Children in Taiji often wolf down tasty school lunches of short-finned pilot whale. Deep-fried dolphin and sweet-and-sour minke whale are also occasional cafeteria offerings in this small fishing town, where sea mammals have long been considered a reliable source of protein. Taiji (pop. 3,600) is proudly regarded as the birthplace of Japan's 400-year-old whaling industry. But Hisato Ryono, a local assemblyman whose uncle used to work as a commercial whaler, is having second thoughts about schools serving his sons flippered fare. Not because he is finally bowing to international opposition to the hunting of dolphins, which scientists rank among the most intelligent animals. Or because he is suddenly horrified by Taiji's annual dolphin cull, which starts in September and ends in so much bloodshed that the area's cerulean coves literally turn red.
Ryono is up in arms because recent tests show that dolphin meat sold in local supermarkets has mercury levels up to 29 times the acceptable maximum set by the Japanese Health Ministry. But these alarming results have not led the town government to ban dolphin meat from school cafeterias. Quite the contrary: Taiji officials are pushing ahead with plans to finish building a $2.9 million processing plant, roughly half of which will be reserved for butchering cetaceans--which include dolphins as well as whales. The mayor has expressed hopes that the new facility will lead to more sea-mammal hunting and more schools in Japan serving these creatures for lunch.
Each year some 2,000 cetaceans are speared or bludgeoned to death in the waters near Taiji, accounting for nearly a tenth of the national haul. Some of the meat is consumed by humans. (No, it doesn't taste like chicken. Think gamier, chewier beef.) Some is used in pet food or animal feed. But much of it ends up frozen in the national whale-meat inventory, which contains thousands of tons of excess food.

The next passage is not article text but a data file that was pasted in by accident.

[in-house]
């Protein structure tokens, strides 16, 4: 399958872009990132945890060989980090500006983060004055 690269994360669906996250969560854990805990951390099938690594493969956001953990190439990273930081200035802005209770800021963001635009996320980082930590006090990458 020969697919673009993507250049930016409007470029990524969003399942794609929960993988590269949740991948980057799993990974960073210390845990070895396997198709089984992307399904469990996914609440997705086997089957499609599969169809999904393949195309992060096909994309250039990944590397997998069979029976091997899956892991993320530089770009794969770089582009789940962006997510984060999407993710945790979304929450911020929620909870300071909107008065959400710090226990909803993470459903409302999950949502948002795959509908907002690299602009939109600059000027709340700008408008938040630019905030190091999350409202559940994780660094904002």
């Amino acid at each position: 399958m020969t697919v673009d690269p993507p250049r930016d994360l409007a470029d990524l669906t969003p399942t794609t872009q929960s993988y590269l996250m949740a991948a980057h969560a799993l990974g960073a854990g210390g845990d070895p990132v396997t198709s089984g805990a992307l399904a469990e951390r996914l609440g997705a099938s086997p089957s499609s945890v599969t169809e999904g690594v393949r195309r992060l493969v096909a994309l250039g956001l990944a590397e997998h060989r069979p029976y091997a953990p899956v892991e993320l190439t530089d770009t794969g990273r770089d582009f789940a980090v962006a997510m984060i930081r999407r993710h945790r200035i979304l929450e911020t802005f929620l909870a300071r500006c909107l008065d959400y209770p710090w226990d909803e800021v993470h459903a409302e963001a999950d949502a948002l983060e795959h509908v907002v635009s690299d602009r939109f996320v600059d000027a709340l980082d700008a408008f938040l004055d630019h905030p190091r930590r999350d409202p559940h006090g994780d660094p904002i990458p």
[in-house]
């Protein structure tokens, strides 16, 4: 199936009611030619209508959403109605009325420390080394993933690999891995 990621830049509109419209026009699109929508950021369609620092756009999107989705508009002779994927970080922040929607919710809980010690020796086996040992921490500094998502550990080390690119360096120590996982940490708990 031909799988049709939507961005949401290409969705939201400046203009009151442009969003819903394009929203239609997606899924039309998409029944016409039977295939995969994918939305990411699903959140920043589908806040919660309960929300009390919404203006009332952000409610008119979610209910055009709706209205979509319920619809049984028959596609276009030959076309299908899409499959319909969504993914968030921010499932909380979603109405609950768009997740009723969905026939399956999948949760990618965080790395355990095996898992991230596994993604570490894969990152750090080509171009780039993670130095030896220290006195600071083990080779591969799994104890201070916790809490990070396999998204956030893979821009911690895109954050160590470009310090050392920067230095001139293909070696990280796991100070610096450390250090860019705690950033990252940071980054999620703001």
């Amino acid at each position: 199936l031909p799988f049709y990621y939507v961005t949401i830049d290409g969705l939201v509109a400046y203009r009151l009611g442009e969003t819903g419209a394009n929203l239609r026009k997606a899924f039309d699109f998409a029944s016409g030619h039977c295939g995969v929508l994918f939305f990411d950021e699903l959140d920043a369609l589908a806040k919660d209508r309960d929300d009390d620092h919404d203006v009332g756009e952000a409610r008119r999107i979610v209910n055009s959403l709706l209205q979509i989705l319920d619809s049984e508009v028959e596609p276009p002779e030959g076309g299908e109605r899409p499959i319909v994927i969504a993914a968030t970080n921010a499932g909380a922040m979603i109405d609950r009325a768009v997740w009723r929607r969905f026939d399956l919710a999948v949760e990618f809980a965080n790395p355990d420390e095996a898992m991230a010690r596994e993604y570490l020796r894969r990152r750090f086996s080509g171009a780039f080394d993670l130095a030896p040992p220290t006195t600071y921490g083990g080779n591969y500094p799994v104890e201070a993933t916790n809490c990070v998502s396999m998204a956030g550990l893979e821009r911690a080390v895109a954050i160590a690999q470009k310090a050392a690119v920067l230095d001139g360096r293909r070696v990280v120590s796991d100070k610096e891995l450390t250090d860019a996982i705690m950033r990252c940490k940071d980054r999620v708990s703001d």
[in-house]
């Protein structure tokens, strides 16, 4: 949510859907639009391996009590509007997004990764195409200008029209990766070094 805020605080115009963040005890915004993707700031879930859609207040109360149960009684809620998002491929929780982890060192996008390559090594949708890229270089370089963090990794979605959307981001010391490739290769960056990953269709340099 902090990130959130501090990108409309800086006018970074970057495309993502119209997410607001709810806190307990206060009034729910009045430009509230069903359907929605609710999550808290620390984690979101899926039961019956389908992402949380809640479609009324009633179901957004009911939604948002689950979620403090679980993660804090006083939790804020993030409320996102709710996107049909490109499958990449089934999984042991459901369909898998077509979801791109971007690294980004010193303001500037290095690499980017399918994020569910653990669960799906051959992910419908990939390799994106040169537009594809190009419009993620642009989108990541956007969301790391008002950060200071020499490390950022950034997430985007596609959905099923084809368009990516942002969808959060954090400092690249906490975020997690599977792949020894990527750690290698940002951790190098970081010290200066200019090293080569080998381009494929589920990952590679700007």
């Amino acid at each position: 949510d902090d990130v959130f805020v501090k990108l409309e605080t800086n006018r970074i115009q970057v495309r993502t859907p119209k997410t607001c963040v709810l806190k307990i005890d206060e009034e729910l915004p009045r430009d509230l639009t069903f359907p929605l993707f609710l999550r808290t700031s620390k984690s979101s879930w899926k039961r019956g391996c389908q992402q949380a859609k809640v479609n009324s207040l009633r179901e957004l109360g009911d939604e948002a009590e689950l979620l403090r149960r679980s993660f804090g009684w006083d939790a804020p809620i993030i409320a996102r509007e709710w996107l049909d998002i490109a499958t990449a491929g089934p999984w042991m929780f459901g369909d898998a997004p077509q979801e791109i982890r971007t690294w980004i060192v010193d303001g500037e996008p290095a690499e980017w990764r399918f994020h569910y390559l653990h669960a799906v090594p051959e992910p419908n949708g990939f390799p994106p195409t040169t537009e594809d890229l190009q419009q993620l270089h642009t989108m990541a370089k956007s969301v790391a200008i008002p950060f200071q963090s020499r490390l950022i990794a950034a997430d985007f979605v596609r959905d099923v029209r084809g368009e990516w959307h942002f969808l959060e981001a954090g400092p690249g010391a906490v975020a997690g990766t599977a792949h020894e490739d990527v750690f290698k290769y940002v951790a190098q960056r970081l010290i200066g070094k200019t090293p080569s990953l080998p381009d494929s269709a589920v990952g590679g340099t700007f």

Nevertheless, Japan is eager to expand its whaling industry. Coastal hunting of smaller cetaceans such as dolphins and pilot whales is not regulated by the International Whaling Commission. And Tokyo has repeatedly lobbied the global organization to allow it to resume coastal hunting of bigger species like minke whale. These still make their way onto Japanese dinner plates thanks to an exemption in an international whaling moratorium, passed in 1986, that allows larger species to be killed in the name of research.
Given the country's appetite for whale, it's not surprising that the new mercury studies have divided the tight-knit community of Taiji. "If whaling disappears, our town disappears," says Katsutoshi Mihara, the affable town-council chief. He casts doubt on the accuracy of the mercury tests, which were commissioned by Ryono and another Taiji assemblyman after rumors circulated that locally caught pilot-whale meat might be tainted. "Look at me," says Mihara, 69. "I'm made of whale, head to toe, and I'm fine."
Ryono used to feel the same way until he learned about the sky-high mercury levels. "I thought eating this meat was fine because it is a Japanese tradition," he says. "But protecting our culture is not worth endangering our children's health." Junichiro Yamashita, the other member of the town council who opposes serving dolphin in school lunches, believes a silent majority supports his cause but is reluctant to speak publicly. "At the last town meeting, there was a lot of pressure from fishermen not to publicize the mercury results," he says. Some are afraid of losing their jobs if Taiji takes dolphin off the menu. But Yamashita is pushing an idea that, at least for the long term, may be a more palatable solution: "Instead of relying on whaling, we could shift the town's economy to whale-watching."